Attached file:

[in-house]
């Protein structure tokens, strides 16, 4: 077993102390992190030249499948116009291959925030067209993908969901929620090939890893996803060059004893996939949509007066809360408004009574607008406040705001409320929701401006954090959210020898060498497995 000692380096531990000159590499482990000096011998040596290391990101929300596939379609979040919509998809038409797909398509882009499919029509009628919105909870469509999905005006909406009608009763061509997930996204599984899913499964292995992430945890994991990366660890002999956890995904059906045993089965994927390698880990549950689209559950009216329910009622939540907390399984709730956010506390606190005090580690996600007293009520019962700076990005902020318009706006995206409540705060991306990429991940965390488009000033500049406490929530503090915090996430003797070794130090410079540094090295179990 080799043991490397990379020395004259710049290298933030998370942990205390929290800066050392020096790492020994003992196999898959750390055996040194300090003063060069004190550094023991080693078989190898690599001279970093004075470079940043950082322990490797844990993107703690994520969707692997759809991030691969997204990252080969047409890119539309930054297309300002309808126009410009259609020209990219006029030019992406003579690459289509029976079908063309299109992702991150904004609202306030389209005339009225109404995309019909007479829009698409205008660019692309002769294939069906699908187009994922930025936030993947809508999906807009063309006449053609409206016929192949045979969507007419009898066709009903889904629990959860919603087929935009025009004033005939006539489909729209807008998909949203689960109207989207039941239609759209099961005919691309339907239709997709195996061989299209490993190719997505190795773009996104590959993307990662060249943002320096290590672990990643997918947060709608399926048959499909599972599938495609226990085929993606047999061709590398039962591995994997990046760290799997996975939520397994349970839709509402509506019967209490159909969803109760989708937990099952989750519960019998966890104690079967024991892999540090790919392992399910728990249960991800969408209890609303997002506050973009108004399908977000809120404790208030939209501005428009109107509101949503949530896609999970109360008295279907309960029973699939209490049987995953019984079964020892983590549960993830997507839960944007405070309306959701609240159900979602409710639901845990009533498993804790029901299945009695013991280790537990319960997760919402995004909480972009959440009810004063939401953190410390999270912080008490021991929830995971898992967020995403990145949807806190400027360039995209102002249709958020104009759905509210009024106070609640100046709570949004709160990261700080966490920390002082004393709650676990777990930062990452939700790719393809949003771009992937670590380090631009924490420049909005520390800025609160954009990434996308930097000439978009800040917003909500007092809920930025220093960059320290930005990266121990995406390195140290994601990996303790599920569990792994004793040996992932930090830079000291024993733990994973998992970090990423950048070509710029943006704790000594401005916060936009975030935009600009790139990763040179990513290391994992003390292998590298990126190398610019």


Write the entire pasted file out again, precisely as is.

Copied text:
[in-house]
């Protein structure tokens, strides 16, 4: 077993102390992190030249499948116009291959925030067209993908969901929620090939890893996803060059004893996939949509007066809360408004009574607008406040705001409320929701401006954090959210020898060498497995 000692380096531990000159590499482990000096011998040596290391990101929300596939379609979040919509998809038409797909398509882009499919029509009628919105909870469509999905005006909406009608009763061509997930996204599984899913499964292995992430945890994991990366660890002999956890995904059906045993089965994927390698880990549950689209559950009216329910009622939540907390399984709730956010506390606190005090580690996600007293009520019962700076990005902020318009706006995206409540705060991306990429991940965390488009000033500049406490929530503090915090996430003797070794130090410079540094090295179990 080799043991490397990379020395004259710049290298933030998370942990205390929290800066050392020096790492020994003992196999898959750390055996040194300090003063060069004190550094023991080693078989190898690599001279970093004075470079940043950082322990490797844990993107703690994520969707692997759809991030691969997204990252080969047409890119539309930054297309300002309808126009410009259609020209990219006029030019992406003579690459289509029976079908063309299109992702991150904004609202306030389209005339009225109404995309019909007479829009698409205008660019692309002769294939069906699908187009994922930025936030993947809508999906807009063309006449053609409206016929192949045979969507007419009898066709009903889904629990959860919603087929935009025009004033005939006539489909729209807008998909949203689960109207989207039941239609759209099961005919691309339907239709997709195996061989299209490993190719997505190795773009996104590959993307990662060249943002320096290590672990990643997918947060709608399926048959499909599972599938495609226990085929993606047999061709590398039962591995994997990046760290799997996975939520397994349970839709509402509506019967209490159909969803109760989708937990099952989750519960019998966890104690079967024991892999540090790919392992399910728990249960991800969408209890609303997002506050973009108004399908977000809120404790208030939209501005428009109107509101949503949530896609999970109360008295279907309960029973699939209490049987995953019984079964020892983590549960993830997507839960944007405070309306959701609240159900979602409710639901845990009533498993804790029901299945009695013991280790537990319960997760919402995004909480972009959440009810004063939401953190410390999270912080008490021991929830995971898992967020995403990145949807806190400027360039995209102002249709958020104009759905509210009024106070609640100046709570949004709160990261700080966490920390002082004393709650676990777990930062990452939700790719393809949003771009992937670590380090631009924490420049909005520390800025609160954009990434996308930097000439978009800040917003909500007092809920930025220093960059320290930005990266121990995406390195140290994601990996303790599920569990792994004793040996992932930090830079000291024993733990994973998992970090990423950048070509710029943006704790000594401005916060936009975030935009600009790139990763040179990513290391994992003390292998590298990126190398610019």